How to Play Roll on down the Highway – Bachman Turner Overdrive Guitar lesson

Hey, how’s it going this is Jon McLennan with Guitar Control, hope you’re doing fantastic and I’m bringing you this video lesson on a song called “Roll on down the Highway” by Bachman Turner Overdrive. It’s got some great riffs in it and I’m going to break it all down for you.


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Click on the Tab button to follow the chords and tabs.

For this Intro riff I’m starting out with an open A string the 5th string and then I play the 4th fret on the 4th string back to two then open 4th strings. I’m using my third finger and first finger, that’s the first part of the phrase. Then you go on the 5th string, open 5th string and down to three on the six. And then I I’m using my third finger, kind of roll it to get to the 3rd fret on the adjacent string below the 5th string and then I start again.

Now on the recording it sounds like doing a little hammer-on in there, kind of a grace note. Open just immediately to the 1st fret. Then I end with just a d5 cord, it’s like a D major meaning my first finger on the 2nd fret 3rd string and then my third finger on the 3rd fret 2nd string and I’m really just omitting the 1st string of a D chord, some dampening going on and I’m muting the 1st string and the 6th. You’ve got the intro down; let’s move on to the verse.

For the verse, we move into sort of this chunky power cord kind of rhythm and blues like root 5th, root 6th, kind of movement and what it means is I’m putting my first finger on the 5th fret and then my third finger on the seventh fret and I’m going to play those two notes together it’s called a power chord.

What I’m doing is palm muting with my right hand, I’m getting this muted sound where the string kind of meets the saddle piece there on the bridge. And then I’m playing that power chord on beats 1, B2 & 4, 1, 2, 3, and 4. My pinky’s going out and playing the 9th fret, a whole step above where my third finger is playing and there are some rhythmic accents as well. What I’m doing is accenting 2 and 4 and then I’m also accenting the end of 4 so 1 and 2 and 3 and 4, then I’m going to walk down a whole step two frets to the third and the fifth and doing the same exact thing.

Again it really emphasizing the end and the cords are changing on the end of four, then I do the same thing I keep walking down it’s a nice descending chord progression I’ve got 1 and 3 on the 5th and 4th strings 1 and 2 and 3 and 1, basically copy pasted the same thing. Moving down two frets at a time, I go to an open a 7sus4 chord. What I’m doing is 0, to 0 and 3 and hi E as well.

Sus chords meaning that the note goes back down to a normal A 7, let me play the whole verse. Notice that there are two bars on each chord you know two bars on a D, two bars on a C, two bars on a b-flat, two bars on an A. Although it does go from in a A7 sus to an a7, which gives a little lift because the chords builds the energy there.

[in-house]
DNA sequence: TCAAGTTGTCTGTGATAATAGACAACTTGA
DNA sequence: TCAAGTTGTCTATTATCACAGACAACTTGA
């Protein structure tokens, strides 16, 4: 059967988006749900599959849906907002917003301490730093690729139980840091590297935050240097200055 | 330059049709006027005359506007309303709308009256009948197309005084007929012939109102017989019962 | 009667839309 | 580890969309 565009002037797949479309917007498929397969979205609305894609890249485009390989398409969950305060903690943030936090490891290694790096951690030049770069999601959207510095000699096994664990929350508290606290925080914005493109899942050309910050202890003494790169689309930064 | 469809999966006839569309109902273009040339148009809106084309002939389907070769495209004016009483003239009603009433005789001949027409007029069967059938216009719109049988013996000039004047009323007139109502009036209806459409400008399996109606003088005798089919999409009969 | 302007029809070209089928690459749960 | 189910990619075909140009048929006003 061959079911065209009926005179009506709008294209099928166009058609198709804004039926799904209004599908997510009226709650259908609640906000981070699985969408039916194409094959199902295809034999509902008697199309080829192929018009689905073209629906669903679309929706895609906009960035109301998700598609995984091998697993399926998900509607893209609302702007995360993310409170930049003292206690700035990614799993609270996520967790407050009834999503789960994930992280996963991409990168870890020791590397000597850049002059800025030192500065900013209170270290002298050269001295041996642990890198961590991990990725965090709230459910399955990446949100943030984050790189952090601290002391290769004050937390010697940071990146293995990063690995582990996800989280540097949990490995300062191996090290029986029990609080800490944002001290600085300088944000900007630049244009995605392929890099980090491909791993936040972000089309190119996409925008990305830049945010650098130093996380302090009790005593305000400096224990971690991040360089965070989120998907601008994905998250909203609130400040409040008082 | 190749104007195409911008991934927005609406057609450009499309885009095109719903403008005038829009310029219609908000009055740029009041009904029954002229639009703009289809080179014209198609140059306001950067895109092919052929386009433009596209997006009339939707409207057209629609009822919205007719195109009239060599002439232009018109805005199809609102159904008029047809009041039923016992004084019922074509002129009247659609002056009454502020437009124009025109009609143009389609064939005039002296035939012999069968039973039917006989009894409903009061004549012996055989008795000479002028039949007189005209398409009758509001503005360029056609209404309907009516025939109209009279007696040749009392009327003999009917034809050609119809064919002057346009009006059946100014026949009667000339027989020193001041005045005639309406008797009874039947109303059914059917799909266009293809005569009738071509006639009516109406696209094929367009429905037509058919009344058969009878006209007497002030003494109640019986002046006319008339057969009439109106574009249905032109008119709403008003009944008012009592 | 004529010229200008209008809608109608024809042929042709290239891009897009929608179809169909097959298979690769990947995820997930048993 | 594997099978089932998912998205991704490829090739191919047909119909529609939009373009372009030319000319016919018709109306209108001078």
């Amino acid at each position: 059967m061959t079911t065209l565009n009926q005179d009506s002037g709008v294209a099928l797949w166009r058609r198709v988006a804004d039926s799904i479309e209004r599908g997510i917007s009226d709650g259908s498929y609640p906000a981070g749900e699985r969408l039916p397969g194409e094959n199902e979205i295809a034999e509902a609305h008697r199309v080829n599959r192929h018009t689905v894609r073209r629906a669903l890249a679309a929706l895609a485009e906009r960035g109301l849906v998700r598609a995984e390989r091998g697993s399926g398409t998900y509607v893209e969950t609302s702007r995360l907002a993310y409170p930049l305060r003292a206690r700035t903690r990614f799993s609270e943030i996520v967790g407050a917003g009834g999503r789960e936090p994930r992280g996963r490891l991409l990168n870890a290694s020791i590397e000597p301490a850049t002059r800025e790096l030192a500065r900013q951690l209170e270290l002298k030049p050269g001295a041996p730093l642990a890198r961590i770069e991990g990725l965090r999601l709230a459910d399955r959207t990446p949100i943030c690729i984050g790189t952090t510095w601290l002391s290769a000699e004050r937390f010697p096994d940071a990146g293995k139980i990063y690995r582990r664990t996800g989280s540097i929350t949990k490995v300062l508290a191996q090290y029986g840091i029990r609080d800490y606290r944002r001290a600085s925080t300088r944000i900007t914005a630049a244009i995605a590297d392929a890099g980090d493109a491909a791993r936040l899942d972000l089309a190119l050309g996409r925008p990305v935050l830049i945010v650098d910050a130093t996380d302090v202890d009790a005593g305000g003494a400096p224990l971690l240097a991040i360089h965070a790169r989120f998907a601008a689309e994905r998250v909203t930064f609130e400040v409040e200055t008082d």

That’s kind of a cool thing is just picking the last notes, you arpeggiating them. One other thing that I noticed that I’m doing is I’m lifting up on the end of four, not only I’m hitting that note harder with my pick as an accent but also opening up the palm muting to get the note jumps out a little bit.

Next is the chorus riff, one of the things you got to do if you play in a band. The guitar player a lot of times play riffs over different parts of the song and a lot of these riffs make the song amazing. so I’m Starting out on an open D string and 4th string and playing it twice one, two, then I’m going to the open A string then the 2nd fret of the A string and back down to the D string 4th string.

After that 4th string I do a hammer-on the 5th string open to the 2nd fret and then I play the 3rd fret on the 6th string. NAT riffs going to go 4 times and then we’re going to change it on the last pick. What I did there was I play two zeros and then play the open 5th string just like before the previous riff, but instead of doing a hammer-on you’re going to launch into a series of power chords one, three, 5th string 4th string climb it up two frets three, five, climb it up two frets again. This you know epic chord progression that just walks up to D it’s actually the reverse of what we were doing in the verse which is pretty cool.

Let’s try the whole chorus. I hope this video lesson really inspires you and makes you want to keep practicing and keep playing guitar for more information click on the annotation on your screen or The I card if you’re on mobile and check out one of the courses from Guitar control.com. Thanks for tuning in and we’ll catch you in the next video lesson.

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